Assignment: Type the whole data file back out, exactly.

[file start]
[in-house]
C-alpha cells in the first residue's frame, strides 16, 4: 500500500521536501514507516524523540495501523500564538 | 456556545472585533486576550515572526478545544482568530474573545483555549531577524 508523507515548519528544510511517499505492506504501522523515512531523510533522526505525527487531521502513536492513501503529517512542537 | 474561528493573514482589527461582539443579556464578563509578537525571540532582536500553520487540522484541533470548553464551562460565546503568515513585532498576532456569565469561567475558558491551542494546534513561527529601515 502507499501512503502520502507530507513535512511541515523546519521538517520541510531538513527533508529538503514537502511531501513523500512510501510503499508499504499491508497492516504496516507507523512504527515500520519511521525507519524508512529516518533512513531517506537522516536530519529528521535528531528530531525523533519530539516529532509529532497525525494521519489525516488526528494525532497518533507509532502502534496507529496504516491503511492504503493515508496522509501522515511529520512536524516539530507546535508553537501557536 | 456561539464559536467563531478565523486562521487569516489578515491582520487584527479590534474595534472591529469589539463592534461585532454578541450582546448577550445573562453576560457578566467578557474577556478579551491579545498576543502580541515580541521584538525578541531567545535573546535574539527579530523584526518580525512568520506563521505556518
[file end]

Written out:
[in-house]
C-alpha cells in the first residue's frame, strides 16, 4: 500500500521536501514507516524523540495501523500564538 | 456556545472585533486576550515572526478545544482568530474573545483555549531577524 508523507515548519528544510511517499505492506504501522523515512531523510533522526505525527487531521502513536492513501503529517512542537 | 474561528493573514482589527461582539443579556464578563509578537525571540532582536500553520487540522484541533470548553464551562460565546503568515513585532498576532456569565469561567475558558491551542494546534513561527529601515 502507499501512503502520502507530507513535512511541515523546519521538517520541510531538513527533508529538503514537502511531501513523500512510501510503499508499504499491508497492516504496516507507523512504527515500520519511521525507519524508512529516518533512513531517506537522516536530519529528521535528531528530531525523533519530539516529532509529532497525525494521519489525516488526528494525532497518533507509532502502534496507529496504516491503511492504503493515508496522509501522515511529520512536524516539530507546535508553537501557536 | 456561539464559536467563531478565523486562521487569516489578515491582520487584527479590534474595534472591529469589539463592534461585532454578541450582546448577550445573562453576560457578566467578557474577556478579551491579545498576543502580541515580541521584538525578541531567545535573546535574539527579530523584526518580525512568520506563521505556518